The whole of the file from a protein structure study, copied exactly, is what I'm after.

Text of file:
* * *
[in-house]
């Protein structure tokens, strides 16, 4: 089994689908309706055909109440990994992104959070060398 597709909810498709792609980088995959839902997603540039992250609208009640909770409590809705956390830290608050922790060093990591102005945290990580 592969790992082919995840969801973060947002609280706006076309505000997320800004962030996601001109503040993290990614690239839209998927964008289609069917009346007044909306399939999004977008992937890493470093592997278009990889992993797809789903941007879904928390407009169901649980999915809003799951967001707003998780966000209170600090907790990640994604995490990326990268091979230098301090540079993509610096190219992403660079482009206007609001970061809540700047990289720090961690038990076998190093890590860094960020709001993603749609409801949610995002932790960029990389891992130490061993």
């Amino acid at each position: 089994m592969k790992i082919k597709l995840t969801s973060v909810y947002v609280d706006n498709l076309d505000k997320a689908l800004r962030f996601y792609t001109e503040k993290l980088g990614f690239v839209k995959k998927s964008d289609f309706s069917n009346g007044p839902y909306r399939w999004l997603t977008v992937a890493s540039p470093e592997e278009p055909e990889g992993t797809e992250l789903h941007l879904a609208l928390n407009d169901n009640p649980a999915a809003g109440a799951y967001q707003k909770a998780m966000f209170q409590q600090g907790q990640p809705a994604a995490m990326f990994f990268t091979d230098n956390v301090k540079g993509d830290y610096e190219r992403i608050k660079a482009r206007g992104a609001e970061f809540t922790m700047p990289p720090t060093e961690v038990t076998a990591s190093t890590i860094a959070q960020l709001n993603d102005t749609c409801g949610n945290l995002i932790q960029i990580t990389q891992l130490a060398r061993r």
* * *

[in-house]
């Protein structure tokens, strides 16, 4: 089994689908309706055909109440990994992104959070060398 597709909810498709792609980088995959839902997603540039992250609208009640909770409590809705956390830290608050922790060093990591102005945290990580 592969790992082919995840969801973060947002609280706006076309505000997320800004962030996601001109503040993290990614690239839209998927964008289609069917009346007044909306399939999004977008992937890493470093592997278009990889992993797809789903941007879904928390407009169901649980999915809003799951967001707003998780966000209170600090907790990640994604995490990326990268091979230098301090540079993509610096190219992403660079482009206007609001970061809540700047990289720090961690038990076998190093890590860094960020709001993603749609409801949610995002932790960029990389891992130490061993």
């Amino acid at each position: 089994m592969k790992i082919k597709l995840t969801s973060v909810y947002v609280d706006n498709l076309d505000k997320a689908l800004r962030f996601y792609t001109e503040k993290l980088g990614f690239v839209k995959k998927s964008d289609f309706s069917n009346g007044p839902y909306r399939w999004l997603t977008v992937a890493s540039p470093e592997e278009p055909e990889g992993t797809e992250l789903h941007l879904a609208l928390n407009d169901n009640p649980a999915a809003g109440a799951y967001q707003k909770a998780m966000f209170q409590q600090g907790q990640p809705a994604a995490m990326f990994f990268t091979d230098n956390v301090k540079g993509d830290y610096e190219r992403i608050k660079a482009r206007g992104a609001e970061f809540t922790m700047p990289p720090t060093e961690v038990t076998a990591s190093t890590i860094a959070q960020l709001n993603d102005t749609c409801g949610n945290l995002i932790q960029i990580t990389q891992l130490a060398r061993r």